One of the striking things about Shavuot is that he Torah provides no exact date for its celebration. It simply pegs its observance to Pesah:
‘And you shall count for yourselves from the day after the day of rest, from the day that you brought the omer of the waving; there shall be seven complete weeks; to the day after the seventh week shall you count fifty days; and you shall present a new meal-offering to God….And you shall proclaim on that very day that there shall be a holy convocation unto you; you shall do no melekhet avodah; it shall be a perpetual statute in all your dwellings, throughout your generations’ (Lev. 23, 15 and 21).
I think it was the Avne Nezer, R. Avraham Bornstein of Sokhochovזצ"ל (though a quick check of his responsa did not elicit a source), who suggested that the sanctity of Shavuot is only indirectly related to the usual calendar. It is actually created by the enumeration of the days of the Omer by the Jews. If they don’t count, there is room to say that the qedushat ha-yom of Shavuot is (at the very least) impugned.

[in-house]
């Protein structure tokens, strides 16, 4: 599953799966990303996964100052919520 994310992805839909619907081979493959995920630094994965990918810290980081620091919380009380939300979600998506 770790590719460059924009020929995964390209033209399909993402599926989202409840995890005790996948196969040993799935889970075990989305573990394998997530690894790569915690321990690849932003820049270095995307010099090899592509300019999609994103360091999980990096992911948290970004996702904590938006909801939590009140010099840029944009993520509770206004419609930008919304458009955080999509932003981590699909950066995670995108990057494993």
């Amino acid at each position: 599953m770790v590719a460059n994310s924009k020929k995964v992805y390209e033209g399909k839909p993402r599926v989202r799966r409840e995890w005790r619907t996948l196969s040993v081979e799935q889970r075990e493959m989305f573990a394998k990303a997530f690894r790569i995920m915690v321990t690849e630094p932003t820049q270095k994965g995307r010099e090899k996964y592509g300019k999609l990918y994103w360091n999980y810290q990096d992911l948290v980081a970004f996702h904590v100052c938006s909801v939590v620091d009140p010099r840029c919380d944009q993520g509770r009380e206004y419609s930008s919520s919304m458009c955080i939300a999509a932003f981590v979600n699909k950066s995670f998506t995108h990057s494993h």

On Shabbat it struck me that since the mitzvah to count the Omer is an individual obligation (i.e. it can’t be performed by someone else on your behalf), then every Jew contributes to the qedusha of Shavuot. The more Jews who count the Omer, the greater will be the sanctity of the holiday. Since Shavuot is זמן מתן תורתנו, it follows logically that the most proper way to prepare for, and to contribute to, the sanctity of Shavuot is to intensify one’ Torah learning beyond the norm. A התמדה drive, as it were, is required. [HT: R. Dovid Lifshitz זצ"ל.]
Especially today, החושש בראשו (ובנשמתו), יעסוק בתורה.